Cranson: Going to our point of the people in the voters maybe being smarter than we give them credit for if they realize that the reason, they support bonding is because they're not doing anything, just far more on the debt incurred. I mean we're losing, you know, hundreds of thousands of dollars a day in assets and bridges and roads and other transportation assets by not doing anything.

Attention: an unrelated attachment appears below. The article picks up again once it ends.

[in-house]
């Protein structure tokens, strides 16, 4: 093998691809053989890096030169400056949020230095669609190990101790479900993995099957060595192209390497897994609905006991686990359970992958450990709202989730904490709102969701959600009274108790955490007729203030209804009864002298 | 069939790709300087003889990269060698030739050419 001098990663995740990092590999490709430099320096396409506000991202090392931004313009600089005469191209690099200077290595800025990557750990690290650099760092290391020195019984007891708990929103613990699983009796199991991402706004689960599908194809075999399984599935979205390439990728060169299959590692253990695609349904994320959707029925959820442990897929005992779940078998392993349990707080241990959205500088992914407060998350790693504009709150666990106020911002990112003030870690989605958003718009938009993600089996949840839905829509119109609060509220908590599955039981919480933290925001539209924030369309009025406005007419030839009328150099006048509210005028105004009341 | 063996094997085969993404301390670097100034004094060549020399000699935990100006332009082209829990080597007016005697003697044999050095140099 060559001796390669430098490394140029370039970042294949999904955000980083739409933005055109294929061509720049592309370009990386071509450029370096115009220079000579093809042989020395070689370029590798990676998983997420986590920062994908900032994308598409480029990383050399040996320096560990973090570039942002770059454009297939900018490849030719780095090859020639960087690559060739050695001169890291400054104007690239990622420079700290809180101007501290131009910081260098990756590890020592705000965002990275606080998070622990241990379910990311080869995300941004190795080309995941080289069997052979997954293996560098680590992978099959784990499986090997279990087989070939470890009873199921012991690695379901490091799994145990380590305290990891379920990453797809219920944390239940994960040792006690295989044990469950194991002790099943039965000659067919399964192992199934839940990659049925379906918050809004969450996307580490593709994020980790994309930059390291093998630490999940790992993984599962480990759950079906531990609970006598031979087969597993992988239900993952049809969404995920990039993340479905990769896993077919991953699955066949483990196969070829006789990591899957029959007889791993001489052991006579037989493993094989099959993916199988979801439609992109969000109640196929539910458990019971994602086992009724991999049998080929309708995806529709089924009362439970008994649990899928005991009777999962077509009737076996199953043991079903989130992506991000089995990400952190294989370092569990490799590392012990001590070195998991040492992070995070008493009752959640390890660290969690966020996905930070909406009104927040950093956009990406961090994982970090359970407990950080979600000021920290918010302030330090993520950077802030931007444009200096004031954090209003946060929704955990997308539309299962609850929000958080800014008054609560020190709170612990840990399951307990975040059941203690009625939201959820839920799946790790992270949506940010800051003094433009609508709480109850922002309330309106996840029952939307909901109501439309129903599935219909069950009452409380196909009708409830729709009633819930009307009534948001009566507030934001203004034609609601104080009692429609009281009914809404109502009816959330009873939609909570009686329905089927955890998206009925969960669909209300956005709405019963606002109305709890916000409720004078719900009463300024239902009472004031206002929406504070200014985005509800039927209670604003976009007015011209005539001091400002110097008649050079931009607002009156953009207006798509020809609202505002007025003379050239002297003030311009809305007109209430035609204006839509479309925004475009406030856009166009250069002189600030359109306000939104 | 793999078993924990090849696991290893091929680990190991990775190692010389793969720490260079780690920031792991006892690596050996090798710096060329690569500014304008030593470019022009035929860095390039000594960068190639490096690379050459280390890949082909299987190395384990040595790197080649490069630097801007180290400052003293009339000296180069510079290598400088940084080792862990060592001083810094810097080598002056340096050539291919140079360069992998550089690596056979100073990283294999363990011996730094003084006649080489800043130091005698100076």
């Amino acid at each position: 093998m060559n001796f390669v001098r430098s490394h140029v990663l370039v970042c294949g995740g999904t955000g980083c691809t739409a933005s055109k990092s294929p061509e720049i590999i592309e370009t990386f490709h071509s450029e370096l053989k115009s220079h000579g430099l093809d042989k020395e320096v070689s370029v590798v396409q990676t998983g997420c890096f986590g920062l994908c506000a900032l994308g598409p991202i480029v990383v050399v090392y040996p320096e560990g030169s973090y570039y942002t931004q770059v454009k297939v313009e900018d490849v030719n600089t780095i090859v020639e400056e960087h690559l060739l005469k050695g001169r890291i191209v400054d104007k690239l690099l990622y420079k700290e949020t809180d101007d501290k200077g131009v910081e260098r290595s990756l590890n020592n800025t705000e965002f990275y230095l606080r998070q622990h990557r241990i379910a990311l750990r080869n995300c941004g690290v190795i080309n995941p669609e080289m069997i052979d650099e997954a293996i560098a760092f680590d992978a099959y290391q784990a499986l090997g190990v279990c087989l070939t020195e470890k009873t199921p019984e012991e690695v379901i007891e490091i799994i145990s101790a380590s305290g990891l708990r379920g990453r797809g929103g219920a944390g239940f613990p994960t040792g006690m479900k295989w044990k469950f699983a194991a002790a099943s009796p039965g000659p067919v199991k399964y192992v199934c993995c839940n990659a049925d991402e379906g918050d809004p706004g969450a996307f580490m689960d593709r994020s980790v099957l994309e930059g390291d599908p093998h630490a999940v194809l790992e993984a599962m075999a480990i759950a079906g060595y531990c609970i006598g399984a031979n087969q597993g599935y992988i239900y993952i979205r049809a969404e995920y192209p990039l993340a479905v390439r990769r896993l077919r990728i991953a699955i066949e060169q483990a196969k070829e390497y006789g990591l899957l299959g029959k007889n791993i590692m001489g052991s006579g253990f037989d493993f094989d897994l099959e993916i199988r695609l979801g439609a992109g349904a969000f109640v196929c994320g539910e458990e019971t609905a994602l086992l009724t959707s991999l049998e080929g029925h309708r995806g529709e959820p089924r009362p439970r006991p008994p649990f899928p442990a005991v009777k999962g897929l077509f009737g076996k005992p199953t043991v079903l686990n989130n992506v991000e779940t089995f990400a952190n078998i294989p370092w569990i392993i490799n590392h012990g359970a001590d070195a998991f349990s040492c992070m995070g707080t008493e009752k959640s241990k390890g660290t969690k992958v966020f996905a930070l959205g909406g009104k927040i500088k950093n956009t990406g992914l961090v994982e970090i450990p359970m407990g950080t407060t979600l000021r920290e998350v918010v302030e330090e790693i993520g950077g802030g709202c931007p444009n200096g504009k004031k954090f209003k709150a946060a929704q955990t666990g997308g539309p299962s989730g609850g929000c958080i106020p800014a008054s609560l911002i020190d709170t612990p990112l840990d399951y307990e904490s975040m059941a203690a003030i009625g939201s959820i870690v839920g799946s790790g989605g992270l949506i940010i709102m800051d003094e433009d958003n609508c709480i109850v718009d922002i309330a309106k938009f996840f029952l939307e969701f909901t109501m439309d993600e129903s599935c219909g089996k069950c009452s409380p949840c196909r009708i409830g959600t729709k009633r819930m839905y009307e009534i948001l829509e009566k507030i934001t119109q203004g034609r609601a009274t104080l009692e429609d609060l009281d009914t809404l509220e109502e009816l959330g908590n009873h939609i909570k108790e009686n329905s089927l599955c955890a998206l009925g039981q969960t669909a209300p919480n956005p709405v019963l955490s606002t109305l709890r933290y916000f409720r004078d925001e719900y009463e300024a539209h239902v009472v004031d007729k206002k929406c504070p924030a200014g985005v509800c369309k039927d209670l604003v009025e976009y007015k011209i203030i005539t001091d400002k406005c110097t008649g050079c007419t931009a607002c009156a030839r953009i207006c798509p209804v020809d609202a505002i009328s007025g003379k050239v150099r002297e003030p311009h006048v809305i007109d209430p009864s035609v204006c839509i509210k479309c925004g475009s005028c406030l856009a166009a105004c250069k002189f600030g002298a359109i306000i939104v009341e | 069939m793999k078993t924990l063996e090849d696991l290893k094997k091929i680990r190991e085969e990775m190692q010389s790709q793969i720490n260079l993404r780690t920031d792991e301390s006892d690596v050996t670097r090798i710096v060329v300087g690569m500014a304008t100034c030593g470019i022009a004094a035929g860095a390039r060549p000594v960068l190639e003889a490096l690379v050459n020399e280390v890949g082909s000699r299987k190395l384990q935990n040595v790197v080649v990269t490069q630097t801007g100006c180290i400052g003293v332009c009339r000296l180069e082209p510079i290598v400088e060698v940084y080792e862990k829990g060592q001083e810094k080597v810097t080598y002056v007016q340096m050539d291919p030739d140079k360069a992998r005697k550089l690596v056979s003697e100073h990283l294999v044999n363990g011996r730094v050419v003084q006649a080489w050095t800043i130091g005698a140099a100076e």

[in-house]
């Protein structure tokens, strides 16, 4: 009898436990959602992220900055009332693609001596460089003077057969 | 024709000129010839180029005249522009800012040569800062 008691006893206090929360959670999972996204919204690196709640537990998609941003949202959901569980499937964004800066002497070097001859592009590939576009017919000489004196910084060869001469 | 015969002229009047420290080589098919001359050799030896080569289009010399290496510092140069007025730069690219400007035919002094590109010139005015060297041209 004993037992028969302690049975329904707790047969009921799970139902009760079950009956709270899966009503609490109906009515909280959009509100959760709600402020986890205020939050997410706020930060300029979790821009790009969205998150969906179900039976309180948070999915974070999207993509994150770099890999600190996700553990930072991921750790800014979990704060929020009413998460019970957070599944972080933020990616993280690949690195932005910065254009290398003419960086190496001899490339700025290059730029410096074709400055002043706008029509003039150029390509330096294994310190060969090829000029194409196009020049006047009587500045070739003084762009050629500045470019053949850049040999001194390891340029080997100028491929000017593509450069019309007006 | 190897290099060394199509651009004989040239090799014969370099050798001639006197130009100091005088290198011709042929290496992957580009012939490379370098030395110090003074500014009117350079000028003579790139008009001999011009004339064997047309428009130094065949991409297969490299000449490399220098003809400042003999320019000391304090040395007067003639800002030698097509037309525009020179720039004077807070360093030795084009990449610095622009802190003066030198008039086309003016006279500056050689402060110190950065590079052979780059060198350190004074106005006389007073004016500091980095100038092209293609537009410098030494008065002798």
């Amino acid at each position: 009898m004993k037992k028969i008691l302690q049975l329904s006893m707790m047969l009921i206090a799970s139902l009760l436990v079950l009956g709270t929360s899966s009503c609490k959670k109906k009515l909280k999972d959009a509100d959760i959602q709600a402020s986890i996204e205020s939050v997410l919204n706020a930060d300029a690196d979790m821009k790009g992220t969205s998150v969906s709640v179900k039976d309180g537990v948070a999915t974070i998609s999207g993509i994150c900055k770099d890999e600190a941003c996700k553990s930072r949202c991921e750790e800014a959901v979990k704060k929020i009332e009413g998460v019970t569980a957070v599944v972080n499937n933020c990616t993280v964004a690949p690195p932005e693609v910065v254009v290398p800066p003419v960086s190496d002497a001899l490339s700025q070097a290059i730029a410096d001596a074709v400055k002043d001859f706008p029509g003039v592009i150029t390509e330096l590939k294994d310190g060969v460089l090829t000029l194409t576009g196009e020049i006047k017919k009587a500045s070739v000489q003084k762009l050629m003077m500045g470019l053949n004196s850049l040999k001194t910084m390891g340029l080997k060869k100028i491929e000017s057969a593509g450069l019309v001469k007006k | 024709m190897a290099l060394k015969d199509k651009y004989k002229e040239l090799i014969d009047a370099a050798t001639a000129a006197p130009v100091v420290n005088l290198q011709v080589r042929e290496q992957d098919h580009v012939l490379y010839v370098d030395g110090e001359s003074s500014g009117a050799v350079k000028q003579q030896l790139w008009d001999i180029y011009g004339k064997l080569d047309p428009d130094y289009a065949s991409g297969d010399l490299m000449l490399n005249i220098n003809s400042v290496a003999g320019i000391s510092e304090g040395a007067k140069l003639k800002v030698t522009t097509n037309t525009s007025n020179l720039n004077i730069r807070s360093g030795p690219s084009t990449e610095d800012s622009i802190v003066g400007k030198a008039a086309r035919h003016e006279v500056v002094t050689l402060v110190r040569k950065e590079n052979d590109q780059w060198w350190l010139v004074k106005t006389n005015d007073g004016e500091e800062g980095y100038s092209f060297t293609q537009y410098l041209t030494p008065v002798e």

Juba: well, you know, I think for the voters, I think it becomes more basic than that and they realize how much more extra they've got to spend because their cars are getting destroyed on potholes. We particularly saw this in the polling about four or five years ago where voters just there wasn't a voter who wasn't offering a Horror Story about having to spend 5 or $600 to have something repaired on their car because they hit a pothole. We asked this question of who they thought was the most blamed for the condition of the roads in Michigan. And this is where I go back to-the voters aren't fools and I was surprised, and yet I should not have been, but the number one answer was past legislatures and past governors at 31%. Voters realize that the roads of today are largely due to what we did in the past with how they were funded in the past and so I think moving forward-looking at that moving forward, if voters are seeing more roads getting built and fixed and repaved that in the future, we're going to start to see that, voters’ attitudes are going to start to change on this. It's really simple. The more roads you repair, the better voters start to feel about that because they drive them and see them every single day.